Millions of seniors depend on Social Security to pay the bills in retirement. But 67% of retirees today consider those benefits a major source of income, according to the Employee Benefit Research Institute. And 36% of current workers say Social Security will be a major income source once their careers come to a close.
So what's wrong with having Social Security serve as a primary income stream? For one thing, the program just isn't equipped to do that. Additionally, Social Security is facing a future shortfall that, if left unaddressed, could result in major benefit cuts. Therefore, while there's nothing wrong with counting on Social Security to provide some income in retirement, planning on it for the bulk of one's income is hugely problematic. And the sooner current workers realize that, the better positioned they'll be to avoid financial troubles down the line.
How much should you count on Social Security?
Let's be clear about one thing: Despite the rumors you may have heard, Social Security is by no means in danger of going broke. The reason boils down to the fact that it's funded by payroll taxes, which means that as long as we have a workforce, the program will have money coming in, and therefore will manage to continue paying benefits.
The problem, however, is that we'll soon reach a point when Social Security starts paying more in benefits than it collects in taxes. Once that happens, it will have to dip into its trust funds to make up the difference, but those funds will only last so long. As per the latest estimates, they're set to run dry in 2034, at which point recipients might see as much as a 23% reduction in benefits. In other words, the seniors who are used to collecting a certain amount of money today might have to settle for less down the line. And that could drive those who depend too heavily on those benefits straight into poverty.
But let's be optimistic and assume that Social Security won't face future cuts. Even in that scenario, those benefits still won't be enough to sustain, or even mostly sustain, the average senior. Most retirees need around 80% of their former income to pay the bills once they stop working, and if that percentage sounds high, remember that while certain living costs tend to go down for seniors in retirement, other major ones, like healthcare, tend to go nowhere but up. Now without a future reduction in benefits, Social Security will replace about 40% of the typical worker's pre-retirement earnings. But as you can see, that's still only, in a best-case scenario, about half of what the average senior will need.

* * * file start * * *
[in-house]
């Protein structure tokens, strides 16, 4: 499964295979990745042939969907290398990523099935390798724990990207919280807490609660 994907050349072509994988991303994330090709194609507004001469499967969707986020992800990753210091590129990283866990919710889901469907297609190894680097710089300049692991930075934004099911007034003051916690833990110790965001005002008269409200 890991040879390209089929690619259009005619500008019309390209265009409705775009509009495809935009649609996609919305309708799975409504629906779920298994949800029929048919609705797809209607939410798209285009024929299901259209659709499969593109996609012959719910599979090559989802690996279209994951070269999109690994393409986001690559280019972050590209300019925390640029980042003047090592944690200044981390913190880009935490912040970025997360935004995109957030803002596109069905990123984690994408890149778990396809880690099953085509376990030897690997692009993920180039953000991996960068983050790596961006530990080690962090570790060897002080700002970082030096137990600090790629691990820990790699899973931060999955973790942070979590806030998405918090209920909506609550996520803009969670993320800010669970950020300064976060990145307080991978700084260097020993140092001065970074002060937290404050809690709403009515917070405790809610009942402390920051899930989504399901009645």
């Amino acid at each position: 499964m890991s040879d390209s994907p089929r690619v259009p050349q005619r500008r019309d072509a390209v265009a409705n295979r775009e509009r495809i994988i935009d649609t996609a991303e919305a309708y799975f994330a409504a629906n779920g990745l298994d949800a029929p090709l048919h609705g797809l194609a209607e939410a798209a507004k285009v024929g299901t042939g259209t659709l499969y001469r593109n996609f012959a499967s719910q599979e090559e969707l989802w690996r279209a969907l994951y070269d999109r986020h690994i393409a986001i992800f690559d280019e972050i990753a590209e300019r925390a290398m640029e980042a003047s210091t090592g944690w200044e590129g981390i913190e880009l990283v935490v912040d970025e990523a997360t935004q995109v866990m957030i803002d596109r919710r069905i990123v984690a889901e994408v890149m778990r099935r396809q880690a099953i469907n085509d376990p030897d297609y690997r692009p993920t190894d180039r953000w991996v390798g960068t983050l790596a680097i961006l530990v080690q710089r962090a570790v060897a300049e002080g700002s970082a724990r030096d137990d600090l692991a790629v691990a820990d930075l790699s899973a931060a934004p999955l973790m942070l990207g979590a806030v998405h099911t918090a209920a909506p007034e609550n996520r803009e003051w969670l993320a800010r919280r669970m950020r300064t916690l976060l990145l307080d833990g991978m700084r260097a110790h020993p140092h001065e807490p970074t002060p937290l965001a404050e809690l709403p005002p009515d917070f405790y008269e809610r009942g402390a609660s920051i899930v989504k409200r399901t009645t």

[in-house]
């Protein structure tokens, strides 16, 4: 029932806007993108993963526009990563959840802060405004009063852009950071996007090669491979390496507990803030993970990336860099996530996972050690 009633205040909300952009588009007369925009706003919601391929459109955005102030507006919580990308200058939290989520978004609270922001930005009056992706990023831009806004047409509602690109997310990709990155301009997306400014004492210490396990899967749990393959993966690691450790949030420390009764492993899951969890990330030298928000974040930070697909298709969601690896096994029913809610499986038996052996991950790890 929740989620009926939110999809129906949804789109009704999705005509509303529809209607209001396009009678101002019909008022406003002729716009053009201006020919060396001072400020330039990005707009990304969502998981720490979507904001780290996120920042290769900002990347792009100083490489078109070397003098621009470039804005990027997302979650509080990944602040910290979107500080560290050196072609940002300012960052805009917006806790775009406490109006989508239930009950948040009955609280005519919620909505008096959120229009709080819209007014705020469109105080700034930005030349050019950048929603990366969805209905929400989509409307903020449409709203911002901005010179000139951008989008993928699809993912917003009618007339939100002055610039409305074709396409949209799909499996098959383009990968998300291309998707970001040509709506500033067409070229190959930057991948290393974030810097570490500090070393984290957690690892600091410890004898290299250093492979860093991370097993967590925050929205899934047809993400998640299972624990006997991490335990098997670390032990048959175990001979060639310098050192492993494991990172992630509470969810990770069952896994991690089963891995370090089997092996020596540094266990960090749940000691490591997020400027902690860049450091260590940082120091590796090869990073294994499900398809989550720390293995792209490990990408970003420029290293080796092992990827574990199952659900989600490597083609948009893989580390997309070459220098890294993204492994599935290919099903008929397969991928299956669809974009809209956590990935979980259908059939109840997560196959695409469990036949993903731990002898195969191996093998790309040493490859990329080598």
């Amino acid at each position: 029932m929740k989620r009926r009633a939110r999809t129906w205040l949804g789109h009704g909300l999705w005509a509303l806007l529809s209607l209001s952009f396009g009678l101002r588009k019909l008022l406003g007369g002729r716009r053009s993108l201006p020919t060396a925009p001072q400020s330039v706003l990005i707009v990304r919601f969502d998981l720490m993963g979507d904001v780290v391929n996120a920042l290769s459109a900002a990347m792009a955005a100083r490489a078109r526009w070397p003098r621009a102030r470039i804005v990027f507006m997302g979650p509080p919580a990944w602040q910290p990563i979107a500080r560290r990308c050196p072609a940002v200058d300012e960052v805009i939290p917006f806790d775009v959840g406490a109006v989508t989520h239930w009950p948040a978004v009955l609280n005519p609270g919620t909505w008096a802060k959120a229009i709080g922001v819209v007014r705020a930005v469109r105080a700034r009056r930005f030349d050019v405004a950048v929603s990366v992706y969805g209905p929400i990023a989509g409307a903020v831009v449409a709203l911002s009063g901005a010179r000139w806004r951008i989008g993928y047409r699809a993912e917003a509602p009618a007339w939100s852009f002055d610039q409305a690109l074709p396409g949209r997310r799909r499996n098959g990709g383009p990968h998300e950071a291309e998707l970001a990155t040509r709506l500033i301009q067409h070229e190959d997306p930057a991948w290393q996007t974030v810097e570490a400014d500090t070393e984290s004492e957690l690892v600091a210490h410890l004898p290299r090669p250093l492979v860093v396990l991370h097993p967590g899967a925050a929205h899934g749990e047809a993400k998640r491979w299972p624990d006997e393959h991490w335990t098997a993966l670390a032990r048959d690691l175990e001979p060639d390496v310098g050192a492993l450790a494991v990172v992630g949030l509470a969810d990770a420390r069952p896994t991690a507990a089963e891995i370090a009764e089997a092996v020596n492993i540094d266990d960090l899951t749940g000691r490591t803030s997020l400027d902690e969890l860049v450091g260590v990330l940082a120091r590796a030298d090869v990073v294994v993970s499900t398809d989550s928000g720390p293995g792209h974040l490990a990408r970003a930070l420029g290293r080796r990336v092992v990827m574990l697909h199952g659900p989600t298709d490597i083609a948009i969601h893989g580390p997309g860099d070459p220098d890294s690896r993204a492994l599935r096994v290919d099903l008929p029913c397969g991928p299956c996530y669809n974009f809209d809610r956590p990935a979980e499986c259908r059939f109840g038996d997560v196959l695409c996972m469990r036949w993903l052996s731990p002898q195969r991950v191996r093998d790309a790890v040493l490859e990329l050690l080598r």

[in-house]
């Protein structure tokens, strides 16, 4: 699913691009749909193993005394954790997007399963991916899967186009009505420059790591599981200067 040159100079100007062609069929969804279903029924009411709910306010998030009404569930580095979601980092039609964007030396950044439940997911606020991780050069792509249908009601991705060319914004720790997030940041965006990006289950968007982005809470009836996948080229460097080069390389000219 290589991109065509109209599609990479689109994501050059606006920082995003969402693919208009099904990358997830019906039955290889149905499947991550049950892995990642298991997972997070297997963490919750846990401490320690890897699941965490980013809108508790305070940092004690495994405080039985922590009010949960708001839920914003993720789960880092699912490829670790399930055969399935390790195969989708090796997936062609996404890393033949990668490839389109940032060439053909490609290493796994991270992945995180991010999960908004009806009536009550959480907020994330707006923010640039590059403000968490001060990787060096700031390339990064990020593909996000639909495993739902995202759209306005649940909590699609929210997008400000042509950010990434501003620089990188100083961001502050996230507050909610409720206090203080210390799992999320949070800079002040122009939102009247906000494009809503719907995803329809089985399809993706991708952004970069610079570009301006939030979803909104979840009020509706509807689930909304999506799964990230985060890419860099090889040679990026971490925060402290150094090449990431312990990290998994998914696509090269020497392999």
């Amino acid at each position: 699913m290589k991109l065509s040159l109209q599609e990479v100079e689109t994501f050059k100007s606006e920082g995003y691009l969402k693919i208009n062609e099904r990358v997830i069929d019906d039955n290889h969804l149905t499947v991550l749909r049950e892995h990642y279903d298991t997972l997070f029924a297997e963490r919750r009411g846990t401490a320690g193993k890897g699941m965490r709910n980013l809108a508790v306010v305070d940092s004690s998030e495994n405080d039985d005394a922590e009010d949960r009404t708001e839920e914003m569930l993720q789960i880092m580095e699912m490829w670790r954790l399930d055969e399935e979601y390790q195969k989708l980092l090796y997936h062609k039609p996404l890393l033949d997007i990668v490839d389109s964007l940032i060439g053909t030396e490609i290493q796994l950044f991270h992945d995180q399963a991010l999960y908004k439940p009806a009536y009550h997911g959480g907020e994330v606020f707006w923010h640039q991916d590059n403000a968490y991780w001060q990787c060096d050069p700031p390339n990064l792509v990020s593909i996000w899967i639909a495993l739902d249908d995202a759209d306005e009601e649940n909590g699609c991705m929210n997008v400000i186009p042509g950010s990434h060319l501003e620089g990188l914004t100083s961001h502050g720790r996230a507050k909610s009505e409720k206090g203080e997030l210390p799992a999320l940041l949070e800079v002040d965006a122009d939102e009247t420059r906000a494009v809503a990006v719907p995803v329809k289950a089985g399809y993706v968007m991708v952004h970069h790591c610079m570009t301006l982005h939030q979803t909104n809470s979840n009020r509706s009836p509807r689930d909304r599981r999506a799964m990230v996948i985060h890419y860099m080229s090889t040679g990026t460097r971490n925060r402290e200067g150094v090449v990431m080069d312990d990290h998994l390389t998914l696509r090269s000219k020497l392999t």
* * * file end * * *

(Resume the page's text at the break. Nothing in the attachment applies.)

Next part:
That's why it's so scary to hear that the bulk of retirees today consider those benefits a major source of income, and that more than one-third of workers say the same. The reality is that if you want a shot at a secure retirement, the best way to get there is to save independently. Otherwise, you could face your share of financial problems at perhaps the most vulnerable point in your life.
Building your nest egg
The fact that 75% of Americans live paycheck to paycheck means that most are letting their savings fall by the wayside. But one thing to realize about building a nest egg is that if you start early enough, you can use the power of compounding to turn a series of relatively modest contributions into a sizable sum over time.
Imagine you're able to set aside just $200 a month over a 40-year period. If you invest that money at an average annual 7% return, which is actually a bit below the stock market's average, you'll wind up with roughly $480,000. Make it $300 a month, and you'll have close to $720,000 to work with.
On the other hand, if you put off saving until you're closer to retirement, you'll need to set more money aside each month to achieve a similar result. Case in point: If you narrow your savings window to just 15 years, you'll need to sock away $1,600 a month to get to a total of $480,000, or close to $2,400 a month to hit $720,000. And if you decide not to save any money for the future and bank on Social Security instead, you should know that the average recipient today collects less than $17,000 per year. And chances are, that's not enough for you to live on.
While it makes sense to assume you'll get some income from Social Security once you stop working, don't make the mistake of counting on those benefits to pay the bulk of your bills. Otherwise, you may be in for a financially fragile retirement, and a miserable one at that.